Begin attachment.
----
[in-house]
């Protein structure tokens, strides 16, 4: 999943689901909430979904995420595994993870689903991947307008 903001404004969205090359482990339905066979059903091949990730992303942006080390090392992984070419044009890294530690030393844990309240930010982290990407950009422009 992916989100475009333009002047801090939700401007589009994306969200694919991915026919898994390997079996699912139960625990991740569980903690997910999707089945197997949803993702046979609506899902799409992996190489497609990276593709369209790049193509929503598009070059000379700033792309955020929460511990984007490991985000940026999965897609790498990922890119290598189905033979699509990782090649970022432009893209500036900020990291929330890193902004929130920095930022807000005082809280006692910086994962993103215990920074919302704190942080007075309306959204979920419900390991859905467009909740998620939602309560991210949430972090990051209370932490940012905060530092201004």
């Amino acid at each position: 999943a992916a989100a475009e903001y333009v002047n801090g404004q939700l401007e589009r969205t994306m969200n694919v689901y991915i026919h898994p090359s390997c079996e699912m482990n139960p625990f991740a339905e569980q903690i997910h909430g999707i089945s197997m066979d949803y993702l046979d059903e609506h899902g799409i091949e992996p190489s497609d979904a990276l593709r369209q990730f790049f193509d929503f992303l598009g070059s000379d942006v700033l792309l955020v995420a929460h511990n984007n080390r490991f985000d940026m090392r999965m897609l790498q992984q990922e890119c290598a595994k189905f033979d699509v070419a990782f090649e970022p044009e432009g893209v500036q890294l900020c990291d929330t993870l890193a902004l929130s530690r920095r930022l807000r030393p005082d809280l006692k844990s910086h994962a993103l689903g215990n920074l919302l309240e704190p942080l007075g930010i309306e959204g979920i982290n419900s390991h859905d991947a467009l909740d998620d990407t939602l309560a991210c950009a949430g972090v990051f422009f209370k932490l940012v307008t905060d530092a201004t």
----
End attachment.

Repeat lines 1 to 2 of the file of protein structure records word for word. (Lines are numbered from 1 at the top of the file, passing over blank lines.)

[in-house]
């Protein structure tokens, strides 16, 4: 999943689901909430979904995420595994993870689903991947307008 903001404004969205090359482990339905066979059903091949990730992303942006080390090392992984070419044009890294530690030393844990309240930010982290990407950009422009 992916989100475009333009002047801090939700401007589009994306969200694919991915026919898994390997079996699912139960625990991740569980903690997910999707089945197997949803993702046979609506899902799409992996190489497609990276593709369209790049193509929503598009070059000379700033792309955020929460511990984007490991985000940026999965897609790498990922890119290598189905033979699509990782090649970022432009893209500036900020990291929330890193902004929130920095930022807000005082809280006692910086994962993103215990920074919302704190942080007075309306959204979920419900390991859905467009909740998620939602309560991210949430972090990051209370932490940012905060530092201004």